The 221.8km Keffi-Makurdi section will see an expansion of the two-way two-lane section to a two-way four-lane section.
Phase II of the project entails the construction of Lafia bypass and dualization of 9th Mile (Enugu)-Otukpo-Makurdi Road located east of Lafia City and the North-Central and South-East of Nigeria, connecting Benue and Enugu states.
The total length of the route is about 268.5km with two-way two-lane design, with 261 culverts and three bridges.
There is the assurance that the Keffi-Makurdi road, which is being financed by this structure, will be completed on time when compared to Lagos-Ibadan, Benin- Shagamu, Onitsha-Enugu, East-West and other roads that are taking many years to complete.
It is also praiseworthy that the Federal Government has embarked on the long-neglected Makurdi-Enugu 9th Mile road with a design including a bypass so that it will not create traffic in the city.
The construction and upgrading of these roads, apart from ensuring free flow of traffic and easy evacuation of goods, will help mitigate high accident rate experienced in the past.
One thing to note is the need to build a transportation corridor for the ‘Golden Strip’ economic zone in the country, constructing the national high-grade road network, which, with the capital city of Abuja as the centre, connects the port city of Lagos in the South West, the port city of Harcourt in the South-South and the city of Kano in the North.
Among them, Lagos is the former capital and largest port city of Nigeria and the economic centre of the country, accounting for one-third of the national industrial enterprises and the number of employees, and its total industrial output value accounts for 60% of that of the country.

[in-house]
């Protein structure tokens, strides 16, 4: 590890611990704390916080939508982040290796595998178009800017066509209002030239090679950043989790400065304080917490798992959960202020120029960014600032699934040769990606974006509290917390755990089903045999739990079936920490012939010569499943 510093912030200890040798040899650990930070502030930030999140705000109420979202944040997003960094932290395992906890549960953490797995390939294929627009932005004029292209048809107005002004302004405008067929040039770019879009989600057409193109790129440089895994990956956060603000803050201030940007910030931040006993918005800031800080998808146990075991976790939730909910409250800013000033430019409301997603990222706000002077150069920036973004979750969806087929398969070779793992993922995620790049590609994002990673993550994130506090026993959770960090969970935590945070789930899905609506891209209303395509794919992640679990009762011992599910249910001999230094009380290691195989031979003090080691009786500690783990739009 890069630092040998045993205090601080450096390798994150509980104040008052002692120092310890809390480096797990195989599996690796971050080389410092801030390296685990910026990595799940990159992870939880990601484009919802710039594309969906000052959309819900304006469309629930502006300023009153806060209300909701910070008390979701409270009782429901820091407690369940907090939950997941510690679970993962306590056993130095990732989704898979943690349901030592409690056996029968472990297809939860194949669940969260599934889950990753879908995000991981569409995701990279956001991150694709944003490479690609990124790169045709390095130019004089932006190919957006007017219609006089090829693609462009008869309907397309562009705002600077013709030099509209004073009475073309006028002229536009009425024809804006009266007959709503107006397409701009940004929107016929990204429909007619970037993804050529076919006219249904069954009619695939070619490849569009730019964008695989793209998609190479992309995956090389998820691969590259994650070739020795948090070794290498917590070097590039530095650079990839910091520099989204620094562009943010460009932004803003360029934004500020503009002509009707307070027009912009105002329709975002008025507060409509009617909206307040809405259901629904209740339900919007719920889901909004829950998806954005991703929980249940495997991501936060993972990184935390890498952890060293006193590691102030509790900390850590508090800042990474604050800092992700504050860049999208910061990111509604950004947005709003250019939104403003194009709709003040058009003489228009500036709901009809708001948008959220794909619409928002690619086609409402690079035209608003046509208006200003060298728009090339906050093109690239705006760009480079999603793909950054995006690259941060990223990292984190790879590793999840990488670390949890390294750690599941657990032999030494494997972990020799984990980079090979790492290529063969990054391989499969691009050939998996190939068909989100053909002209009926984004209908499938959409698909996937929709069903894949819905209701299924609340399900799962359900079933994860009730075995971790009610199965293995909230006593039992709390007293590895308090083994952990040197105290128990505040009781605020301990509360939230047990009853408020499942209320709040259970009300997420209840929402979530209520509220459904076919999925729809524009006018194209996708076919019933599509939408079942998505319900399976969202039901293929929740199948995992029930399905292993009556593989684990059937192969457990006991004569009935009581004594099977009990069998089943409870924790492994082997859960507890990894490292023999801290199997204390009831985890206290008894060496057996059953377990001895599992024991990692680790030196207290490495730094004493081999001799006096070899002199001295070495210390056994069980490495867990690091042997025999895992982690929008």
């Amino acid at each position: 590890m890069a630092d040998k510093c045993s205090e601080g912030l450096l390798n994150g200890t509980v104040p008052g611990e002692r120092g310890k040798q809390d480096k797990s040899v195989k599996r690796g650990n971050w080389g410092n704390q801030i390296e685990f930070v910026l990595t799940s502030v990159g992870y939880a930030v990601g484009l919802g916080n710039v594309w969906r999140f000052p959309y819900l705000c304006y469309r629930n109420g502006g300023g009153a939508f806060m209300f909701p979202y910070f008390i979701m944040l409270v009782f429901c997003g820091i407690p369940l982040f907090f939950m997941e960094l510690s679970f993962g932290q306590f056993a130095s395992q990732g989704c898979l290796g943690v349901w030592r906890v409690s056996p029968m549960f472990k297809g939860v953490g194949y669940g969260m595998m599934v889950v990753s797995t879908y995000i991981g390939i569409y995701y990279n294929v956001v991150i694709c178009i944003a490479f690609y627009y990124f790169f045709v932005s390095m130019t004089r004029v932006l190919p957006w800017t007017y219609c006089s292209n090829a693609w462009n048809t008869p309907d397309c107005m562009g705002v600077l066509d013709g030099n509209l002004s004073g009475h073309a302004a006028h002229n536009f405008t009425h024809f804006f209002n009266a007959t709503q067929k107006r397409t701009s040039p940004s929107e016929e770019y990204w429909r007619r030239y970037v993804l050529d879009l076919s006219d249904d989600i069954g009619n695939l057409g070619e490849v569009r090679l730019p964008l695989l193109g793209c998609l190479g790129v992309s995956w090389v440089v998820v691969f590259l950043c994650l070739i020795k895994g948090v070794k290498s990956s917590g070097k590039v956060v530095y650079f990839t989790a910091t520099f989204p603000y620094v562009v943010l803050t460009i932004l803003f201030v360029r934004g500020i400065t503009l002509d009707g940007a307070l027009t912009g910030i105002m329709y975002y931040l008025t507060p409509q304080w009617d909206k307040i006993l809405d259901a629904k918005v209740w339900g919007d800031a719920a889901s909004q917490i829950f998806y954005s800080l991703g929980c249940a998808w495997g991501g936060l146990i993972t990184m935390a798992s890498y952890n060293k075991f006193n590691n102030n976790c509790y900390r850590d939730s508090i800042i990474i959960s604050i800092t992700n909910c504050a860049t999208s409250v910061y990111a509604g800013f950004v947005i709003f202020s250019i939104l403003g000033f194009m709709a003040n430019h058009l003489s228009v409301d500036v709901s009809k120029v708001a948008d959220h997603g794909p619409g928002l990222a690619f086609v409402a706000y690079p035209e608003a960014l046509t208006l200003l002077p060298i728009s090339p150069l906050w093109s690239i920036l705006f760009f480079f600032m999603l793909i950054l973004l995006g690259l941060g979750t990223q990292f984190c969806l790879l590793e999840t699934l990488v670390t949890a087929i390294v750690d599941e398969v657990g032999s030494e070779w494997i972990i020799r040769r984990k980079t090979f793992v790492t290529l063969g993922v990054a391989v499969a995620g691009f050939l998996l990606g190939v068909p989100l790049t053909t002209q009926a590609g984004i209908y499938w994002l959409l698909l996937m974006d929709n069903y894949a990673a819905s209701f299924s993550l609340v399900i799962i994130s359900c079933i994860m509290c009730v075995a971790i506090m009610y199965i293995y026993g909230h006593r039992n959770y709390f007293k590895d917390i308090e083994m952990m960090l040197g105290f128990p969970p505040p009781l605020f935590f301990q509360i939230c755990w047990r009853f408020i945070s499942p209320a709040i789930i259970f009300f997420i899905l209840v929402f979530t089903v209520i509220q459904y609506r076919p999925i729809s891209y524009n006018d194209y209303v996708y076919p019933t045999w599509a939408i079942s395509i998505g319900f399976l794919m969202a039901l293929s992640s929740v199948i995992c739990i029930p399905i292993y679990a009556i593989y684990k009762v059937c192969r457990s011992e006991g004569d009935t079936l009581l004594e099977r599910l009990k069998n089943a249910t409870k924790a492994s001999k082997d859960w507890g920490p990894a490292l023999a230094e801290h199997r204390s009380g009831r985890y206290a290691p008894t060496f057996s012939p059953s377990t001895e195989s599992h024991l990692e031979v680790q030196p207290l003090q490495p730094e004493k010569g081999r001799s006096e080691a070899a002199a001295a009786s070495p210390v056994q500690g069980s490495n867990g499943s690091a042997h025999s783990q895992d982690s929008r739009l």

On the other hand, Port Harcourt, located in the heart of the oil industry, is the second largest port in the country. At present, it has become the main export port of coal, oil products, tin mines, antimony ore and peanuts in the country, while Kano, the ancient historical city, is located in the northern part of the country and is known as the “Desert Port.” It is now a major industrial and commercial town, a culture and transportation hub in the North.
The Abuja-Lagos section has completed the transformation from two lanes to four lanes, except that the 28km of the Ogbomoso-Atiba section and the 326km Lokoja-Ilorin section have not been transformed from two lanes to four lanes.
Abuja and Lagos are two central cities in Nigeria. There are currently two main passages between Abuja and Lagos, namely, Lokoja-Ilorin-Lagos and Lokoja-Benin City-Lagos, respectively, both are two-lane highways, with a total capacity of equivalent two-way four-lanes.
The Abuja-Kano section has the only main passage, and the current road has undergone the four-lane renovation and upgrading.
Abuja-Port Harcourt also has the only one main passage. In addition to the Keffi-Makurdi section, which has been launched, the Enugu-Port Harcourt section has basically completed the four-lane upgrading and reconstruction, leaving the Makurdi-Enugu section as the only two-way two-lane highway.
After the completion of the project, from the perspective of upgrading and renovation, the ‘Golden Strip’ road network will complete 87 per cent of the four-lane upgrade and renovation.
One good innovation that needs to be applauded is the recent Federal Government approval of federal roads, bridges tolling policy and regulations, which require cars to pay N200 and SUVs N300 on selected roads. This is to ensure timely repayment of loans obtained for the building of these infrastructures. The minister of works and housing and his finance counterpart deserve commendation for this but strict transparency must be put in place in order not to allow the collection of tolls go the way of previous ones, which enriched individuals to the detriment of the nation.